The starting pitcher grew up in Blue Springs, in the heart of Mizzou country, so of course she wants to play the Tigers. Kelsey Kessler is just slightly worried about saying this. Same goes for the entire KU softball team.
Kessler, a sophomore right-hander, will lead the Jayhawks into an NCAA softball regional on Friday, their first trip to the postseason since 2006. That the regional site is in Columbia has only ratcheted up the intrigue. KU softball could become the first Jayhawks team to face Missouri since the Tigers left the Big 12 for the Southeastern Conference in 2012.
But first, the Jayhawks, 33-21, will face Nebraska, 40-15, at 12:30 p.m., and No. 15 seed Missouri, 41-16, will face Bradley, so the awkward moment comes next. Sure, Kessler would love to take a crack at Missouri, the bitter rival and softball power down the road. But they can’t quite say that just yet.
“This is a little more special for me,” Kessler said. “I’ve always wanted to play Missouri at Missouri. Of course, we’re going to focus on Nebraska first, 100 percent. But I think the opportunity would be good. I think it brings more public interest to softball that we don’t always get.”
The public interest received a mild spike earlier this week, when Mizzou infielder Corrin Genovese fired some shots toward Lawrence after the NCAA regional pairings were announced.
“I know they’re kind of scared to play us in football and basketball,” Genovese told Rivals.com, “so it’s good that we can keep tradition going and hopefully let them know who’s boss and who will always be better in the rivalry.”
In the age of social media, the comments quickly filtered their way toward the KU softball team.
“You try to ignore it,” said junior pitcher Alicia Pille, who has split time on the mound with Kessler this season. “They’re going to say what they’re going to say. I hope we get the opportunity to play them, I really do. We’re going to bring it.”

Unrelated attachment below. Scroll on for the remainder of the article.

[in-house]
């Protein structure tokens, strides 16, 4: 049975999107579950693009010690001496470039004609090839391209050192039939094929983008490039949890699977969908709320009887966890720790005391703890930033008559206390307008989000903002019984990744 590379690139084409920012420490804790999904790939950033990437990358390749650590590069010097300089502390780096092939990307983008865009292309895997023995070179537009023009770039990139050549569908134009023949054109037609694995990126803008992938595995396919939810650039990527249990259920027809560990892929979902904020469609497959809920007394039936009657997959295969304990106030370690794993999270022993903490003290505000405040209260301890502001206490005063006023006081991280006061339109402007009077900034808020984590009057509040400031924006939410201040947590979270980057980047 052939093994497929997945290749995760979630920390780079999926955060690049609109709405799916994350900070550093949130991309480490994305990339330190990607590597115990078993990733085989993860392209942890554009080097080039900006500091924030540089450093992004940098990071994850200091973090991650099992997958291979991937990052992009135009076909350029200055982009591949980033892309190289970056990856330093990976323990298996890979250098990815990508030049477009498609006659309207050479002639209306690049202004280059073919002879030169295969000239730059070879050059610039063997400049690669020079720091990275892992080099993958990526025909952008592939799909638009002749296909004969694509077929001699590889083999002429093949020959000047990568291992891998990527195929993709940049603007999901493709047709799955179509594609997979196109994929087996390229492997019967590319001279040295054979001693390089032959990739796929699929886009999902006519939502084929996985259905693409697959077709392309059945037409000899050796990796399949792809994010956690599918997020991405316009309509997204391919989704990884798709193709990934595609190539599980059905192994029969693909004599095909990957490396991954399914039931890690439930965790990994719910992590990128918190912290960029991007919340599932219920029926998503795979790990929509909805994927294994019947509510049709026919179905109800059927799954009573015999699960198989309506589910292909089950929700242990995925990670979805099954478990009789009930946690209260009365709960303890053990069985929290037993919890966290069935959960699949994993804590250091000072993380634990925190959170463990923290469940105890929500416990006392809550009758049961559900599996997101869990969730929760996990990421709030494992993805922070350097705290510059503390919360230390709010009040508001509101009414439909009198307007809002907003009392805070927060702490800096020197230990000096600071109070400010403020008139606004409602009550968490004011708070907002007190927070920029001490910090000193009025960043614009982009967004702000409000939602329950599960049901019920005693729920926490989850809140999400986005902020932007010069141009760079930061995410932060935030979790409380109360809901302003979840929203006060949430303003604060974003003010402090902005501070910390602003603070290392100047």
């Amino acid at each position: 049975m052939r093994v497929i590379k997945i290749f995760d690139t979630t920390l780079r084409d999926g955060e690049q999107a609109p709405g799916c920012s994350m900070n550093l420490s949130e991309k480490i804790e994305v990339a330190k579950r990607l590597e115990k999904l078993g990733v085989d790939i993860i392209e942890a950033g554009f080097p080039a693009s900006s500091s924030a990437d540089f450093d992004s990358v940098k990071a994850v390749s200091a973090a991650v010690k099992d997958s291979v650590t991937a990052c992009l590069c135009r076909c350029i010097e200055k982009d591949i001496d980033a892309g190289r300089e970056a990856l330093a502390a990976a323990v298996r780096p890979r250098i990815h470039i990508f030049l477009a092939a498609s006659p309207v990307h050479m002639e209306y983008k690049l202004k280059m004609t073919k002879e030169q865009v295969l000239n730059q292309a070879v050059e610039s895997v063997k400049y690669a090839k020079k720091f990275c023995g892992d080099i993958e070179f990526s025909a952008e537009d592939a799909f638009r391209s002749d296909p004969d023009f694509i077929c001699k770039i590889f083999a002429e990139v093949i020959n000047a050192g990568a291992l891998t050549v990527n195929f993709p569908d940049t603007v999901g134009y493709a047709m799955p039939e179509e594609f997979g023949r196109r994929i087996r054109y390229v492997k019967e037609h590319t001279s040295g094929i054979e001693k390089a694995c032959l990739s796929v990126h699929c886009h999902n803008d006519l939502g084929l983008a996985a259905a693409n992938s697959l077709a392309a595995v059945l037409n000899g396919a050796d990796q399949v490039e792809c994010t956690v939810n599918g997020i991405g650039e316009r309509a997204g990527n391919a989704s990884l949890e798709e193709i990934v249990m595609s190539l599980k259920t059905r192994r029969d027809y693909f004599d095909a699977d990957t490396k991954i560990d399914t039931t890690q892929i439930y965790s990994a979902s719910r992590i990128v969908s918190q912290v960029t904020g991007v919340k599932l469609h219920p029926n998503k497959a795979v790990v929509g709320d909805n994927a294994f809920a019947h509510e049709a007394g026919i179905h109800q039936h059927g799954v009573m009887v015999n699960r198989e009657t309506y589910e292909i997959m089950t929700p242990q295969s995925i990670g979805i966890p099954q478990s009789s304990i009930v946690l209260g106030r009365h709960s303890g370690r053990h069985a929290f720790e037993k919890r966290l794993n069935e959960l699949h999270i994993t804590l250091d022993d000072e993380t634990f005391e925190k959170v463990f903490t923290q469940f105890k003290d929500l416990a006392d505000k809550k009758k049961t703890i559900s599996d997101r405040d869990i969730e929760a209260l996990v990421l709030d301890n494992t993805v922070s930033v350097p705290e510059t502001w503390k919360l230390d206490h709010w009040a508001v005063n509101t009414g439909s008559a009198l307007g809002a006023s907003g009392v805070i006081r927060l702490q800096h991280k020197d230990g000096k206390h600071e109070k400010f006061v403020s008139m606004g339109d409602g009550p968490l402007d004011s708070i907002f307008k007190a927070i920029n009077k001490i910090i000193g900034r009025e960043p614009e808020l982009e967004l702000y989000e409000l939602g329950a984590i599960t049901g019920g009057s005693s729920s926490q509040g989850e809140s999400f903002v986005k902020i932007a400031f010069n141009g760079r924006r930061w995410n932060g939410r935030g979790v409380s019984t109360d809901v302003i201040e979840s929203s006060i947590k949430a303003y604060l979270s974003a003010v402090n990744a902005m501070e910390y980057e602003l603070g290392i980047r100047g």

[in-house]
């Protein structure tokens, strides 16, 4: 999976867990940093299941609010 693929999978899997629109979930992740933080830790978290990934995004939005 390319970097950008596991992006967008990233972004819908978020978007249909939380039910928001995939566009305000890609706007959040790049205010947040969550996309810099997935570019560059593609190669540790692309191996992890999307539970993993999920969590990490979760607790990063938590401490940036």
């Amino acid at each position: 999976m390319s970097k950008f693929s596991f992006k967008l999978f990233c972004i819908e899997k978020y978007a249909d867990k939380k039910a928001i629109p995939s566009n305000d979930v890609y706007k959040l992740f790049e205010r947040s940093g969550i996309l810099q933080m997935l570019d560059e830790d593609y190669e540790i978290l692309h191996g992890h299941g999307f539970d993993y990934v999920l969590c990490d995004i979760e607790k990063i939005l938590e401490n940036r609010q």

For Kessler, the motivation runs deeper than some bulletin-board material. She grew up in Blue Springs, setting the Missouri state record for wins with 93 in a four-year career at Blue Springs High School. Two of her former high school teammates — Ashtin Stevens and Mackenzie Sykes — would head off to Columbia to play for the home-state school, but Kessler felt a connection to KU.
She committed after her sophomore year, stuck to her word, and began her college career last season with a 2.19 ERA and the 23rd no-hitter in school history against Texas Tech.
This year, Kessler is 19-14 with a 2.41 ERA in 41 appearances. But Pille has been nearly as effective, recording a 2.45 ERA in 28 appearances. Kansas coach Megan Smith said she’ll wait until Friday to reveal her starting pitcher against Nebraska.
“We play best as a team when Kelsey and I are both on fire,” a native of Royse City, Texas. “She pushes me to be better, and I push her to be better.”
Together, they have helped push a building Kansas program over the hump. After a close call last season, the Jayhawks put together a resume worthy of the postseason.
“This was our goal all along, to get to postseason,” Smith said. “I feel like the last couple years we’ve been really close and not quite there yet.”
For now, Kessler says, the Jayhawks are trying to focus on softball, not the potential rekindling of the Border War. But if the opportunity, the Jayhawks would certainly relish the chance.
“They’re going to say what they’re going to say,” Pille said. “They’re just trying to get a rise out of people. You can’t not be mad when someone says something like that, but there’s no reason to say anything back to it. It’s not really the most mature thing they could have done.”